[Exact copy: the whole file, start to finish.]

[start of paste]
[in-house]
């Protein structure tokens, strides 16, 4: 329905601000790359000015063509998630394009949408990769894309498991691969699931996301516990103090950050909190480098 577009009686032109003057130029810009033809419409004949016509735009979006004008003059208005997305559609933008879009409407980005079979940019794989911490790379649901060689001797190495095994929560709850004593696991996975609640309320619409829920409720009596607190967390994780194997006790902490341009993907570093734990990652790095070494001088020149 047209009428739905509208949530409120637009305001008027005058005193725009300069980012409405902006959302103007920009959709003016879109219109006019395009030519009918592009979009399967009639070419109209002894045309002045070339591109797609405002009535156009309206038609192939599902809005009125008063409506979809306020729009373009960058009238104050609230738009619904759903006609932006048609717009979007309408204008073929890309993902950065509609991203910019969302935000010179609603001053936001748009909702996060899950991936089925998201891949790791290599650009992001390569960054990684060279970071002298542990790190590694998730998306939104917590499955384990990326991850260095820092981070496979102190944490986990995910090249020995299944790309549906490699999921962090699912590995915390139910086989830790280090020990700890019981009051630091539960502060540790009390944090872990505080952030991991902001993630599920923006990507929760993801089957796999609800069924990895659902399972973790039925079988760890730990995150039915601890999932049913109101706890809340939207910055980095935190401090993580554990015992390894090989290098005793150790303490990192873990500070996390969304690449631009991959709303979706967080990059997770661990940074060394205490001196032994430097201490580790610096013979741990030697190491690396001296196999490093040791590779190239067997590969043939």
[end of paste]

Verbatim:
[in-house]
């Protein structure tokens, strides 16, 4: 329905601000790359000015063509998630394009949408990769894309498991691969699931996301516990103090950050909190480098 577009009686032109003057130029810009033809419409004949016509735009979006004008003059208005997305559609933008879009409407980005079979940019794989911490790379649901060689001797190495095994929560709850004593696991996975609640309320619409829920409720009596607190967390994780194997006790902490341009993907570093734990990652790095070494001088020149 047209009428739905509208949530409120637009305001008027005058005193725009300069980012409405902006959302103007920009959709003016879109219109006019395009030519009918592009979009399967009639070419109209002894045309002045070339591109797609405002009535156009309206038609192939599902809005009125008063409506979809306020729009373009960058009238104050609230738009619904759903006609932006048609717009979007309408204008073929890309993902950065509609991203910019969302935000010179609603001053936001748009909702996060899950991936089925998201891949790791290599650009992001390569960054990684060279970071002298542990790190590694998730998306939104917590499955384990990326991850260095820092981070496979102190944490986990995910090249020995299944790309549906490699999921962090699912590995915390139910086989830790280090020990700890019981009051630091539960502060540790009390944090872990505080952030991991902001993630599920923006990507929760993801089957796999609800069924990895659902399972973790039925079988760890730990995150039915601890999932049913109101706890809340939207910055980095935190401090993580554990015992390894090989290098005793150790303490990192873990500070996390969304690449631009991959709303979706967080990059997770661990940074060394205490001196032994430097201490580790610096013979741990030697190491690396001296196999490093040791590779190239067997590969043939």